13 Mar Overview of Google Analytics
Why you should use Google Analytics to measure and improve your site’s performance
Does your website stink or does it shine? This is one of many questions that Google Analytics, a free, robust software platform, can answer. It can give you key insights into your website’s performance. Specifically, it can answer:
- Who is coming to your site?
- Where are your site visitors at geographically?
- How many visitors are using computers, tablets, or mobile phones?
- What are your best and worst pages on your site?
- How engaged are visitors with the site’s content?
Google Analytics is easy to use and set up. Here are some key metrics that Google Analytics measures that can help you improve your website:
1. Audience Metrics
Who is coming to your site? Google Analytics provides the following metrics to help you understand your audience:
- Traffic: You can learn how much traffic your site has each day, week, and month.
- Location: You can see where visitors are physically located (state or city) while visiting your site.
- Device Type: You can see how many site visitors use desktop/laptop computers, tablets, and mobile devices.
- New or Repeat: You will see how many visitors have never been to your site before and how many are return visitors.
Audience metrics give you a glimpse as to who exactly is coming to your site. It can help you customize your site for certain geographic, demographic, and technological segments of your site.
2. Traffic Sources Metrics
How are visitors finding your site? Traffic source data in Google Analytics helps answer this question. Here are some common metrics you will see:
- Keywords: You will see what keywords from organic and paid search are leading visitors to come to your site.
- PPC: Find out how many visitors come from your paid search campaigns
- Organic: See what percent of visitors come from your organic rankings on search engines on Google, Bing, and Yahoo.
- Direct: See how many people typed in your website address directly into their web browser.
- Referral: See what visitors come from links to your site from other websites on the Internet.
Traffic source data helps you see where to focus your efforts. You will find out which keywords and sources are your most profitable for you. You can then adapt your marketing strategy to focus on the aspects of paid search and organic rankings that matter the most.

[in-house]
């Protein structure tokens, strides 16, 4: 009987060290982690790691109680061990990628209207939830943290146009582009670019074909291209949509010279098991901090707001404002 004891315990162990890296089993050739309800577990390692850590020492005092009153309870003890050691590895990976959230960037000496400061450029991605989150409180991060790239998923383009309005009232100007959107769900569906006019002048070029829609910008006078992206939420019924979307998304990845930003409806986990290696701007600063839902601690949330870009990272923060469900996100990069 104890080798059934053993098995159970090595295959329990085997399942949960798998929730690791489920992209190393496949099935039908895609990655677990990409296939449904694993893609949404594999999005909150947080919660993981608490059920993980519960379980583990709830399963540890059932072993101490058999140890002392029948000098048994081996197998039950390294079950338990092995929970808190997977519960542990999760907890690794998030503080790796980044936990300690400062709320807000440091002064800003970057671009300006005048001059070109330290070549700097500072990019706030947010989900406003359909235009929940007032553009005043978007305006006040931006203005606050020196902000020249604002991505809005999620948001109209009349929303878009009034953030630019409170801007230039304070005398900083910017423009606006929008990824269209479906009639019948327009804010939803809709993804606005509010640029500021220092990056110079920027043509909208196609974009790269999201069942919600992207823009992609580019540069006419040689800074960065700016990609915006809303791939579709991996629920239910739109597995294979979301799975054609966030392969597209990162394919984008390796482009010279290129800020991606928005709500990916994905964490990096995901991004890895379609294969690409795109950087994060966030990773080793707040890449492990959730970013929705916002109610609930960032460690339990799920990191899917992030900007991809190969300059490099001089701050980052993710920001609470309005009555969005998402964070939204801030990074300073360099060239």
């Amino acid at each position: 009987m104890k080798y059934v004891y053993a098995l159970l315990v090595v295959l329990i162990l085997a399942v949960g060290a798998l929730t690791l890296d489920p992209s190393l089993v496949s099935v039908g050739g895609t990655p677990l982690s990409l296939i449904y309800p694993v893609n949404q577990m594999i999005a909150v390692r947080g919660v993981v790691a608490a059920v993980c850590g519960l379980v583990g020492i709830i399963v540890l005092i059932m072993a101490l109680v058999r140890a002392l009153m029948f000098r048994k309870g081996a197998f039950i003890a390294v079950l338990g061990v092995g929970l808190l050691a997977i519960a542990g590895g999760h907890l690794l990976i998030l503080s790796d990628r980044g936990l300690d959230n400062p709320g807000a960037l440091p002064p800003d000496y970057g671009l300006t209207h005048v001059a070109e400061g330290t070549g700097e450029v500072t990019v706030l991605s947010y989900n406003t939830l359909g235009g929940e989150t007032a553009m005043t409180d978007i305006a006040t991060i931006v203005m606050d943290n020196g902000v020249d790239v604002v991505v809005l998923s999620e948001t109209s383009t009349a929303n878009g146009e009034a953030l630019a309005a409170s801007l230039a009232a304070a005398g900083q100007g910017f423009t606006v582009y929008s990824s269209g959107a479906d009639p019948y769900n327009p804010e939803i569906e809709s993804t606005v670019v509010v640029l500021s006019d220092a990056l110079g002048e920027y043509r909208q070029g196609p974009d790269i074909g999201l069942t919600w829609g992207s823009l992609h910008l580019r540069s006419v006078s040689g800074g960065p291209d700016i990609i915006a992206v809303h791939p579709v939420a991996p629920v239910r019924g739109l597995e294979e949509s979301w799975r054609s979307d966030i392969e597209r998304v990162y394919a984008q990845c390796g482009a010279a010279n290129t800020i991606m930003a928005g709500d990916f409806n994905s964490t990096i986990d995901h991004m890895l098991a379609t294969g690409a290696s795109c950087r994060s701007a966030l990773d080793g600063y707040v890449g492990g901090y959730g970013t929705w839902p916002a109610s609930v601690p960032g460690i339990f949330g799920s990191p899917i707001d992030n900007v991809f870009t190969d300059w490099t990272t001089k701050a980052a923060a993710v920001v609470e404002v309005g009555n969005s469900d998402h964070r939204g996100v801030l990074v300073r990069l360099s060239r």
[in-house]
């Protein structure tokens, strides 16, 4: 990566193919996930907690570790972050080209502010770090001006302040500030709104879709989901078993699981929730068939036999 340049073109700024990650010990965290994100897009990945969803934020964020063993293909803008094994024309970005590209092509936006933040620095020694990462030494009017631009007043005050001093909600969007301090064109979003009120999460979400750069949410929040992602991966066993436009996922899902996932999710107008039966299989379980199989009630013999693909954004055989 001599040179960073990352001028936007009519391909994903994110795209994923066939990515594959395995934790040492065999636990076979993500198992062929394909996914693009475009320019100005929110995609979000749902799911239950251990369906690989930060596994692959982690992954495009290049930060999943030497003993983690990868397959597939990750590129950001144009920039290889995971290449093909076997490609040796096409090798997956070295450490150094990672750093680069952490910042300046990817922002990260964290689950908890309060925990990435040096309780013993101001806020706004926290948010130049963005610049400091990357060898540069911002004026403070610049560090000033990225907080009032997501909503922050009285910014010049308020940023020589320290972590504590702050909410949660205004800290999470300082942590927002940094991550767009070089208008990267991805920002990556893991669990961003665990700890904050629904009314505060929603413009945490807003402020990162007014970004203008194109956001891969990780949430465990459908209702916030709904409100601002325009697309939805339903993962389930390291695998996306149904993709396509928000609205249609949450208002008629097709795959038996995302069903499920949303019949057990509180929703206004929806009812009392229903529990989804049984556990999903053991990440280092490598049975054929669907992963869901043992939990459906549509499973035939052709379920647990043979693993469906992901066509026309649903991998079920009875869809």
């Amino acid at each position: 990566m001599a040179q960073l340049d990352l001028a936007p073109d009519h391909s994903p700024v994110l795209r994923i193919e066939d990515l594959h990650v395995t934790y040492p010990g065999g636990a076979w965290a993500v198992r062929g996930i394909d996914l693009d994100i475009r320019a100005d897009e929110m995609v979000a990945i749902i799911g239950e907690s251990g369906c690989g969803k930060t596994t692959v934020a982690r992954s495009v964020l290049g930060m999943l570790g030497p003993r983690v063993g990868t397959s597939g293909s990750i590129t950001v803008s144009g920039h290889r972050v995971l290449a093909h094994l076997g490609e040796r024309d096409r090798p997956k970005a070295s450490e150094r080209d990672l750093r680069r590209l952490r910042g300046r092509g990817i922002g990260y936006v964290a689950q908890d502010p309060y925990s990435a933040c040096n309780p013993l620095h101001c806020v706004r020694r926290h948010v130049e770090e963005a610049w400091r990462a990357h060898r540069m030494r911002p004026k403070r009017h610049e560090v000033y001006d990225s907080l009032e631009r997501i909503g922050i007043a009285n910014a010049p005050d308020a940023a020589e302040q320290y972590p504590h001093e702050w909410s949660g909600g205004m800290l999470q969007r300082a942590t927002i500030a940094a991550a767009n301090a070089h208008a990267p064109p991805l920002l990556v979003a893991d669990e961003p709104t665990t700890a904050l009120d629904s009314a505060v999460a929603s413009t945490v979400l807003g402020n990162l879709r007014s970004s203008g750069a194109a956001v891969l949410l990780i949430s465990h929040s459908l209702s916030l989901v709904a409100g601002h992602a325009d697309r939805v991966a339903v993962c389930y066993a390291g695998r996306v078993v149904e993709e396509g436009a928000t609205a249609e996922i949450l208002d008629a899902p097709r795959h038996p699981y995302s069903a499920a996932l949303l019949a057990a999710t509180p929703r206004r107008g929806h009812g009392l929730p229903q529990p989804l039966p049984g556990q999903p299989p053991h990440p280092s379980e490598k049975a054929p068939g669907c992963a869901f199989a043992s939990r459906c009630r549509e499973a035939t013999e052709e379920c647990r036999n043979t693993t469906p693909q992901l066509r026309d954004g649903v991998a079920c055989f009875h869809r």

3. Engagement Metrics
Do visitors like your site? Is it easy to navigate? Is the content engaging? These metrics will help you decide the answer:
- Bounce Rate: This is the percent of people that leave after arriving on the first page of your site.
- Pages/Visit: The amount of pages that people visit.
- Time on Site: Measures how long a visitor stays on your site
- Goals: You can specify goals for the site. For example, you can set a goal for a visit of 3 minutes long or a completed form submission. Analytics will measure and report on the amount of times goals were completed.
- Events: You can measure certain actions, such as a clicked link or watched video.
- Page Performance: Analytics will break down your site by page and show you how well each site performed (time on page, bounce rate, etc).
Engagement metrics can give you clues that will help you improve site content to make it more interesting and useful. It can also help you improve internal linking, navigation, and other aspects of your site.
While there are many advanced features that bring additional insights to website performance, these metrics give you the foundation you need to make website improvements that can increase the performance and conversion rate of your site.
For more information, visit the Google Analytics website.